Don't forget Darfur, says CWS

Is Darfur in danger of becoming a forgotten emergency? That is the fear some humanitarian workers have as the crisis-ridden region in western Sudan marks nearly seven years of conflict and humanitarian and political problems.

By Chris Herlinger/CWS

Is Darfur in danger of becoming a forgotten emergency?  That is the fear some humanitarian workers have as the crisis-ridden region in western Sudan marks nearly seven years of conflict and humanitarian and political problems.

"Darfur is slipping from our minds,” said Nyika Musiyazwiriyo, the outgoing head of programs for CWS-supported efforts in Darfur.

“Funding for humanitarian work in the region has decreased substantially since the conflict first came to international attention. And Darfur is no longer a staple segment of our daily news shows," Musiyazwiriyo said recently about CWS-supported efforts in a joint program by the ACT Alliance and Caritas International.

While world attention may be slipping away, the problems within the Texas-sized region remain, ACT reported recently.

“Many of the people in the areas where the program works are very reliant on international aid and while fighting appears to have subsided, it is too early to say whether this represents a temporary lull or a more permanent reduction in the conflict," a staff member working with the ACT/Caritas program said recently.
"For the displaced of Darfur who ponder the question of return, this represents a dilemma as they ask whether it is safe enough for them to return home and whether their security can be guaranteed. At this stage there are no clear answers, but we do know that, in the meantime, they still need our support."

“The needs of the people are just the same”, said Musiyazwiriyo, a humanitarian worker from Zimbabwe. “Many thousands of people in Darfur still need support each day to access basic and vital things like clean water, food, and health care.” That remains the underlying principle for CWS-supported efforts in Darfur, work that began in 2004 and remains one of the largest humanitarian programs in South and West Darfur, with approximately 350,000 beneficiaries.

Some 2.7 million people from Darfur remain displaced from their homes, according to the United Nations, and  more than 4 million people remain directly affected by the conflict, both in Darfur and neighboring Chad.  Many of these people have been living in temporary camps for up to six years, and are largely reliant on international aid programs in order to survive.

The cornerstone of CWS-supported work in Darfur remains delivering life-saving services to the displaced and to the communities hosting them, as well as support for Sudan-based national partners.

In 2009, CWS-supported efforts provided assistance to people in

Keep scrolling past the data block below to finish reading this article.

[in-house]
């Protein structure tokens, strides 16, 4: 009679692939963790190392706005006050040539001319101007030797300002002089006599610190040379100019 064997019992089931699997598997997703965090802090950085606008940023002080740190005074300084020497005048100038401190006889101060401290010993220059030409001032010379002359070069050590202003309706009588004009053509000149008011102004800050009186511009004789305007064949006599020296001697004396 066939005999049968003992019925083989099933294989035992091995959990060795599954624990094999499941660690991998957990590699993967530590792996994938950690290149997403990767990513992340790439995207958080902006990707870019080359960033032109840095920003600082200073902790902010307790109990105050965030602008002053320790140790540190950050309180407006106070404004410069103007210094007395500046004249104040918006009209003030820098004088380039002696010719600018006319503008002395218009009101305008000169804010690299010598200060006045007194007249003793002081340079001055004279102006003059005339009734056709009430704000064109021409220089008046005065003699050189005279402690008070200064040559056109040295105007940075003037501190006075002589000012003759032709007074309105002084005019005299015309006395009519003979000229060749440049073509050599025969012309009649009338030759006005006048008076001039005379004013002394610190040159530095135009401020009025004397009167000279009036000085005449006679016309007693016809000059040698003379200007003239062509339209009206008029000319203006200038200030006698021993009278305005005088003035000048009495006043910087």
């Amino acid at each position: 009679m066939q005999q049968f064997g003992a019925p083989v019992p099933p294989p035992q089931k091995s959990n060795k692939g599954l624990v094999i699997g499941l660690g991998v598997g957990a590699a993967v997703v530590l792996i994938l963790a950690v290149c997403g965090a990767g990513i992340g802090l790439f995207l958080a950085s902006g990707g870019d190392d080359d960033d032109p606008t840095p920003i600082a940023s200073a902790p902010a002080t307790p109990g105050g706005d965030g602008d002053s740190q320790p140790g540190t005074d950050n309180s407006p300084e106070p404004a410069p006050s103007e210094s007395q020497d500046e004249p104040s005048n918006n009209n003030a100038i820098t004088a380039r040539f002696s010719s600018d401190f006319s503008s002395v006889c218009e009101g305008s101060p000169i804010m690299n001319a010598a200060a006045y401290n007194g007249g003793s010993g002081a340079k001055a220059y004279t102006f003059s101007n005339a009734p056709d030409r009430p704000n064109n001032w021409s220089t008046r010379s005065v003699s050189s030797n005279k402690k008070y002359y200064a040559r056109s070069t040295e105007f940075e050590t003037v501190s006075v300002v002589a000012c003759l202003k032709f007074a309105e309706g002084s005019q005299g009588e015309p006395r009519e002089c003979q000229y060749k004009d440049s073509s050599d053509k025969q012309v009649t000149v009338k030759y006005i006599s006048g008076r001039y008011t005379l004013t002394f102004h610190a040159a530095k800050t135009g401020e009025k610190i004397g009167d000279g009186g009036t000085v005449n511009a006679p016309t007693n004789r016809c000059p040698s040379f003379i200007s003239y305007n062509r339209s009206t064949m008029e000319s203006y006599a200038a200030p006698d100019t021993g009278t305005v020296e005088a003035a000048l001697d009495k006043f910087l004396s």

South and West Darfur. Among the sizable accomplishments this past year--and continuing into 2010--are operating and maintaining 38 water system sites for the displaced, which serve some 167,805 persons, and providing health services to more than 170,000 persons living in camps and rural communities.

Efforts in 2010 will focus in particular on those living in cities in South Darfur and West Darfur. Continuing beneficiaries of CWS-supported water and sanitation programs are the best gauge of the numbers of those assisted: 344,449 people, of whom 237,261 are displaced and 107,188 are residents of rural/host communities. Among the continued program work: nutrition and feeding centers for the displaced; water and sanitation projects; psychosocial, peace-building and protection efforts; and community empowerment projects.

CWS-supported work includes seven feeding clinics and four nutrition centers; ongoing construction of educational facilities; and training and material support to schools for those displaced and for communities hosting them.

Why is this assistance still needed after six years? “Thousands of people are still living in camps,” Musiyazwiriyo said. “Peace and security remain elusive - people do not yet feel secure enough to leave the camps and return home. And such living conditions mean people do not have the opportunity to build their own lives. They still need humanitarian aid to survive."

But the need to survive does not mean survivors are without dignity or hope. Antony Mahony, a humanitarian worker who has worked with the ACT/Caritas program, reported recently meeting Fatima Abakir, a proud headmistress of the Girls’ Basic School at Dereig, near the Darfur city of Nyala.

Abakir's school serves girls from families living in the camp at Dereig, but it also serves the community of Nyala; as a result, it brings together the displaced and local communities.  Twenty students have graduated and have furthered their education; the girls are taught Arabic, Islamic religious knowledge, geography and English.

"The girls pay 3 Sudanese pounds per term in fees towards running costs and for the transport for the teachers from the town a couple of miles away," Mahony wrote. "Not all the students can manage this, but Fatima does not turn them away."

Just as humanitarian agencies like CWS cannot turn away from the people in Darfur.

ACT Alliance  Church World Service is a member of the ACT Alliance, an international coalition of churches and related organizations responding to emergencies, collaborating in development work, and providing a shared voice for advocacy.


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